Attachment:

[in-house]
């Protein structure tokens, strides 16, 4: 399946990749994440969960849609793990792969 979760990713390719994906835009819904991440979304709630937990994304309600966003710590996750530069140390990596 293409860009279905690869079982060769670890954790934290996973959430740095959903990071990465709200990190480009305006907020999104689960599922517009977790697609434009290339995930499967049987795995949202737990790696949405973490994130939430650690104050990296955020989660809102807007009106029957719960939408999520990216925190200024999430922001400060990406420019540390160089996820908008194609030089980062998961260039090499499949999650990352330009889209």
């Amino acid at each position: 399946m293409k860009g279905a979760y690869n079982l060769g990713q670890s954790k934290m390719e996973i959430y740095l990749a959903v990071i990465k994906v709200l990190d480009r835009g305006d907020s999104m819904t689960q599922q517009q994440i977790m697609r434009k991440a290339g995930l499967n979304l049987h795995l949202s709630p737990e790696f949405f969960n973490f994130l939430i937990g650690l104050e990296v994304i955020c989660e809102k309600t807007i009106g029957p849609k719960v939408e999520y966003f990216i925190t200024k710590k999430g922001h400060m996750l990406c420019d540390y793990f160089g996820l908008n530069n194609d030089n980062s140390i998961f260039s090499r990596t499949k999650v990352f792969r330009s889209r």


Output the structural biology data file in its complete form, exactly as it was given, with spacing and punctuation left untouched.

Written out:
[in-house]
């Protein structure tokens, strides 16, 4: 399946990749994440969960849609793990792969 979760990713390719994906835009819904991440979304709630937990994304309600966003710590996750530069140390990596 293409860009279905690869079982060769670890954790934290996973959430740095959903990071990465709200990190480009305006907020999104689960599922517009977790697609434009290339995930499967049987795995949202737990790696949405973490994130939430650690104050990296955020989660809102807007009106029957719960939408999520990216925190200024999430922001400060990406420019540390160089996820908008194609030089980062998961260039090499499949999650990352330009889209």
């Amino acid at each position: 399946m293409k860009g279905a979760y690869n079982l060769g990713q670890s954790k934290m390719e996973i959430y740095l990749a959903v990071i990465k994906v709200l990190d480009r835009g305006d907020s999104m819904t689960q599922q517009q994440i977790m697609r434009k991440a290339g995930l499967n979304l049987h795995l949202s709630p737990e790696f949405f969960n973490f994130l939430i937990g650690l104050e990296v994304i955020c989660e809102k309600t807007i009106g029957p849609k719960v939408e999520y966003f990216i925190t200024k710590k999430g922001h400060m996750l990406c420019d540390y793990f160089g996820l908008n530069n194609d030089n980062s140390i998961f260039s090499r990596t499949k999650v990352f792969r330009s889209r």